Our Barrier Breaker exhibit is an online exhibit that chronicles the players who broke the color barrier for each major league team. We all know the heroic story of Jackie Robinson, but many other integration pioneers’ stories have not been widely told. The Barrier Breaker exhibit aims the spotlight at those lesser-known integration pioneers and commemorates the 75th anniversary of Jackie Robinson stepping onto Ebbets Field in Brooklyn. 

Negro Leagues Beisbol

The Negro Leagues Beisbol exhibit celebrates the little-known, but very profound, connection between the Negro Leagues and Spanish-speaking communities. Spanish-speaking athletes were also not allowed in the major leagues, so many of them found sanctuary playing in the Negro Leagues and many Negro Leagues players found sanctuary playing in Spanish-speaking countries. This created a brotherhood between minority players, and they bonded through baseball. The online exhibit celebrates this cultural connection. 

And we’ve got so much more going on. We recently released a new animated series in partnership with the MLB, called Undeniable. I had the honor of narrating three animated shorts spotlighting the incredible impact of the Negro Leagues and the women who were a part of that history, along with the story of how Jackie Robinson became the chosen one to break the color barrier — you don’t know the full story, so make sure you check it out!

And just in time for Opening Day 2023, NLBM will debut on the PlayStation video game, MLB The Show 23. For the next five years, we’ll introduce eight new Negro League players to the game each year, accompanied with mini documentaries. You’ll be able to step into the shoes of these historic players and learn more about their stories and accomplishments.

Since NLBM’s inception in 1990, we’ve grown from a grassroots one-room office to being recognized as America’s National Negro Leagues Baseball Museum in 2006. Now, with the help of Google Fiber, we’re continuing to expand our impact whether you can visit us in person in Kansas City or just learn the rich history of the Negro Leagues online in the comfort of your home. This is one story that never gets old, and we’re excited to continue to find new ways to tell it!

Posted by Bob Kendrick, President, Negro Leagues Baseball Museum

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It’s time, Arizona! Beginning today, we’re offering service to our first Arizona customers in the Westwood neighborhood of Mesa. They will also be the first Google Fiber customers with the opportunity to experience our 8 Gig product, our fastest internet ever.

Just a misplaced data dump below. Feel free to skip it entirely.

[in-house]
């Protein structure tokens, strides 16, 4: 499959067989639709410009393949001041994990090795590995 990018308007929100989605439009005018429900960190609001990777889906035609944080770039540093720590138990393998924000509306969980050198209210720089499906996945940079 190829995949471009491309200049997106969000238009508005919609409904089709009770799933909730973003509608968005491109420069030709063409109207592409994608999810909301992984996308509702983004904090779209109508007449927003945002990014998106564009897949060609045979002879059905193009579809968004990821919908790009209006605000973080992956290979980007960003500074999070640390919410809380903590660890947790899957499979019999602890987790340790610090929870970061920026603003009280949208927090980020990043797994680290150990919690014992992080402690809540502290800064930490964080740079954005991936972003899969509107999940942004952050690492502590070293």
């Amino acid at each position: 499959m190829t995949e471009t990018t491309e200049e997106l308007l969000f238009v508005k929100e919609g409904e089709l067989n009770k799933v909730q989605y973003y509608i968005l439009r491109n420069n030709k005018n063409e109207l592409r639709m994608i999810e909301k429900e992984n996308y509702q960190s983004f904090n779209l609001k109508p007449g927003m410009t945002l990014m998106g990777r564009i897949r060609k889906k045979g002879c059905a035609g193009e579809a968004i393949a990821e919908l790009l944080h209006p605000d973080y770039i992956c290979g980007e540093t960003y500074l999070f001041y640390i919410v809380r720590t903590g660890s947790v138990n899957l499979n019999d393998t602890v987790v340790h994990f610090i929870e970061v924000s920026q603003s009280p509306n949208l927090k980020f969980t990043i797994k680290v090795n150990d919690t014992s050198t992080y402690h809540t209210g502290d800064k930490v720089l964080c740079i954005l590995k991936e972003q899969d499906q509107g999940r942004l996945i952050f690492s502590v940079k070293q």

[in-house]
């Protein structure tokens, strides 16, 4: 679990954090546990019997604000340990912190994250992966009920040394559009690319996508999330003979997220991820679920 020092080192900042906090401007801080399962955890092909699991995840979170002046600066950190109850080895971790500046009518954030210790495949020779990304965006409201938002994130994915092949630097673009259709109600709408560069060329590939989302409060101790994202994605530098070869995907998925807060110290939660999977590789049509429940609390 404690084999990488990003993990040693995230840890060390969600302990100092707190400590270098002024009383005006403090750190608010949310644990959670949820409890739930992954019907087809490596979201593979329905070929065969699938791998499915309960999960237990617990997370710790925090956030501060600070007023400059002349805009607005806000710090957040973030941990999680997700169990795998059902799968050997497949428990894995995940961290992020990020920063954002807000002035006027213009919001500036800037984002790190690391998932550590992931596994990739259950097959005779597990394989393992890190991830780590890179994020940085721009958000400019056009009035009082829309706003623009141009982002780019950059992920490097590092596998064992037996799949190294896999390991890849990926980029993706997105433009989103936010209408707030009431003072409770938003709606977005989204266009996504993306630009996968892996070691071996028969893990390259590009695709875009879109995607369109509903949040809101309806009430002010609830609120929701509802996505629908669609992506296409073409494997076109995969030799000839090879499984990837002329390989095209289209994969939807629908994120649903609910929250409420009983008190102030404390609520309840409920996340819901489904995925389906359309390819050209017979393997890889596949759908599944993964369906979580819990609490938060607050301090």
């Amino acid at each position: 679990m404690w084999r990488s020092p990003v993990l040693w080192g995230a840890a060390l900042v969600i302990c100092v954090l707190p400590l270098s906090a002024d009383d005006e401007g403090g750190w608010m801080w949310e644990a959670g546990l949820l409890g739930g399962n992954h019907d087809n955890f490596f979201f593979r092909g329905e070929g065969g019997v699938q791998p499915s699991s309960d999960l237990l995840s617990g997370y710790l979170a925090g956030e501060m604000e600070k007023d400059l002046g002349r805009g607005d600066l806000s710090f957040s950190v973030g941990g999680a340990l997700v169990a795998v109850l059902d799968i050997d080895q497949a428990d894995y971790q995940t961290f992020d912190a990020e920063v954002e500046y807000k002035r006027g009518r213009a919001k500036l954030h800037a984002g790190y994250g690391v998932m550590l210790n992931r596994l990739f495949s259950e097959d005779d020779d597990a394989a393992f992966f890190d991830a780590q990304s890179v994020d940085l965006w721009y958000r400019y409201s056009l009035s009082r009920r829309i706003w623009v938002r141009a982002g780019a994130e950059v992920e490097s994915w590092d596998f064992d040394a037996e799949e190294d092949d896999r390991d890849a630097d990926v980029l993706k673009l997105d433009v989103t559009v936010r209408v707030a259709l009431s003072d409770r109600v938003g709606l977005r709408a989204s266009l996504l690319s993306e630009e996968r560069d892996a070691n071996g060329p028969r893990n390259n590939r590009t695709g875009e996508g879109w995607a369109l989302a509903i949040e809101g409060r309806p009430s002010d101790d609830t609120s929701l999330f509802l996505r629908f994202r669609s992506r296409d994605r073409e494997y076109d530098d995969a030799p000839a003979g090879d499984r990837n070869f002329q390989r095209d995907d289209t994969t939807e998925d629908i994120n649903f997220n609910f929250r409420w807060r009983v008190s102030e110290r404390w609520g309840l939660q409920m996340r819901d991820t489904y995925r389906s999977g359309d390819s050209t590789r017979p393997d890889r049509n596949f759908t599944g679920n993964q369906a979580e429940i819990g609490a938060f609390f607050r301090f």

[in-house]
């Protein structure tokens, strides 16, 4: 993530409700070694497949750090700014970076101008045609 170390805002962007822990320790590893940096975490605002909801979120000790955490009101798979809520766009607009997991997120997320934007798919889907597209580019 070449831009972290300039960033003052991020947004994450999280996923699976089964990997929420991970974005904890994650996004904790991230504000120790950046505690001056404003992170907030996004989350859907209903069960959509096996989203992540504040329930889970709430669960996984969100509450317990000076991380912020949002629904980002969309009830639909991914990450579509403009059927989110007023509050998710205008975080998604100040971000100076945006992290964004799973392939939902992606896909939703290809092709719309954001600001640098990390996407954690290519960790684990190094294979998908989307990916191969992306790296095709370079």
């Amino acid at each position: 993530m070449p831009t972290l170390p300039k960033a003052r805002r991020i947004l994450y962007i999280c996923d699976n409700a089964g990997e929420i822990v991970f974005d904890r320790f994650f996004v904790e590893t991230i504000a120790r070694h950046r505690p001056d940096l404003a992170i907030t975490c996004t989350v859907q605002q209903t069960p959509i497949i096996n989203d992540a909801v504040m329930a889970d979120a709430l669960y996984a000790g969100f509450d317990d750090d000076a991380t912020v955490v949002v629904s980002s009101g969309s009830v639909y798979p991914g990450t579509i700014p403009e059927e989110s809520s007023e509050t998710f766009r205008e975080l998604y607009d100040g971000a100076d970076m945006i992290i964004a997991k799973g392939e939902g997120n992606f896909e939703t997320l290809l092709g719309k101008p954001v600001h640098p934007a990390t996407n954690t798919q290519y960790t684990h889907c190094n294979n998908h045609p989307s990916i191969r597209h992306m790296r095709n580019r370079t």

We marked the occasion by treating some Mesa residents to breakfast and coffee at Renegade Coffee, including Vice-Mayor Francisco Heredia, who represents the Westwood area, and Council Member Jennifer Duff. Thanks to everyone who came out to celebrate with us.


For the first time anywhere, residential customers in Mesa can sign up for Google Fiber’s 8 Gig service for $150 per month. 8 Gig offers symmetrical uploads and downloads of up to 8000 Mbps with a wired connection, along with a Wi-Fi 6 router (which allows for up to 800 mbps over Wi-Fi) and up to two mesh extenders. Or residential customers can choose one of our other fast, reliable products — Google Fiber’s flagship 1 Gig service for $70 a month, 2 Gig for $100 a month or 5 Gig for $125 — ALL of these offer symmetrical uploads and downloads. No matter what the household needs, we’ve got the right speed to meet it. Local businesses can select either our new Business 2 Gig service for $250 per month or Business 1 Gig for just $100 per month. 

This is just the beginning for Google Fiber in Arizona. We’re continuing to build out our network in Mesa, and will start construction later this year in Chandler. As new segments are completed, we’ll offer service in those neighborhoods. Residents who want to keep up on the construction process or service availability in their area can sign up here.

Posted by Ashley Church, General Manager - West Region